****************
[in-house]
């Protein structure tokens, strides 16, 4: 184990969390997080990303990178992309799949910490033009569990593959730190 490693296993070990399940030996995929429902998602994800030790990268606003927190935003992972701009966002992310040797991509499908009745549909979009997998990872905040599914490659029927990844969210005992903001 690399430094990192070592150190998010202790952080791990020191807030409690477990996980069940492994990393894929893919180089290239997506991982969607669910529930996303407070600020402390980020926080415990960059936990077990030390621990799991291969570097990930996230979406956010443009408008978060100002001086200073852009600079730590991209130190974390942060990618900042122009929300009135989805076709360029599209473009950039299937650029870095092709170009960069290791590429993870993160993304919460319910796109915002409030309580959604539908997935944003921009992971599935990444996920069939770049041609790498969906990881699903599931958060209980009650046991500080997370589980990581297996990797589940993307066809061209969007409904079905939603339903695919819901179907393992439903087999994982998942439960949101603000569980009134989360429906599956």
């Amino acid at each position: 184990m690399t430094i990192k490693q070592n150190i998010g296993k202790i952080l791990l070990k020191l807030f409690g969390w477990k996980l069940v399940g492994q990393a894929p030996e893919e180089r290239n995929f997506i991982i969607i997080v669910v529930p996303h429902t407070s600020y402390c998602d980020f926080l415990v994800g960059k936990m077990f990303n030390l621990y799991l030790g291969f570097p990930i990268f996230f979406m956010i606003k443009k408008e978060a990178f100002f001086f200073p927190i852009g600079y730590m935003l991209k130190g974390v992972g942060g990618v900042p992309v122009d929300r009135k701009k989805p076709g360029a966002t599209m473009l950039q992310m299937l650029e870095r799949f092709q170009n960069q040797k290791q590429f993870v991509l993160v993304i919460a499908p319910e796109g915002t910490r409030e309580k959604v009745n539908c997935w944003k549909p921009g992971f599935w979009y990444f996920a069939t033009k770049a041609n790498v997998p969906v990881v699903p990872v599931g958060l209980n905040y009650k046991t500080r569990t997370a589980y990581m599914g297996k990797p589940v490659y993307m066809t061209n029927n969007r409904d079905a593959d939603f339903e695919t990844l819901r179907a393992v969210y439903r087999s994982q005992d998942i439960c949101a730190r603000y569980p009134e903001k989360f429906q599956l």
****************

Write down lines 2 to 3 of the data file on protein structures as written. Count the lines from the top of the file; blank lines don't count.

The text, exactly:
């Protein structure tokens, strides 16, 4: 184990969390997080990303990178992309799949910490033009569990593959730190 490693296993070990399940030996995929429902998602994800030790990268606003927190935003992972701009966002992310040797991509499908009745549909979009997998990872905040599914490659029927990844969210005992903001 690399430094990192070592150190998010202790952080791990020191807030409690477990996980069940492994990393894929893919180089290239997506991982969607669910529930996303407070600020402390980020926080415990960059936990077990030390621990799991291969570097990930996230979406956010443009408008978060100002001086200073852009600079730590991209130190974390942060990618900042122009929300009135989805076709360029599209473009950039299937650029870095092709170009960069290791590429993870993160993304919460319910796109915002409030309580959604539908997935944003921009992971599935990444996920069939770049041609790498969906990881699903599931958060209980009650046991500080997370589980990581297996990797589940993307066809061209969007409904079905939603339903695919819901179907393992439903087999994982998942439960949101603000569980009134989360429906599956």
């Amino acid at each position: 184990m690399t430094i990192k490693q070592n150190i998010g296993k202790i952080l791990l070990k020191l807030f409690g969390w477990k996980l069940v399940g492994q990393a894929p030996e893919e180089r290239n995929f997506i991982i969607i997080v669910v529930p996303h429902t407070s600020y402390c998602d980020f926080l415990v994800g960059k936990m077990f990303n030390l621990y799991l030790g291969f570097p990930i990268f996230f979406m956010i606003k443009k408008e978060a990178f100002f001086f200073p927190i852009g600079y730590m935003l991209k130190g974390v992972g942060g990618v900042p992309v122009d929300r009135k701009k989805p076709g360029a966002t599209m473009l950039q992310m299937l650029e870095r799949f092709q170009n960069q040797k290791q590429f993870v991509l993160v993304i919460a499908p319910e796109g915002t910490r409030e309580k959604v009745n539908c997935w944003k549909p921009g992971f599935w979009y990444f996920a069939t033009k770049a041609n790498v997998p969906v990881v699903p990872v599931g958060l209980n905040y009650k046991t500080r569990t997370a589980y990581m599914g297996k990797p589940v490659y993307m066809t061209n029927n969007r409904d079905a593959d939603f339903e695919t990844l819901r179907a393992v969210y439903r087999s994982q005992d998942i439960c949101a730190r603000y569980p009134e903001k989360f429906q599956l």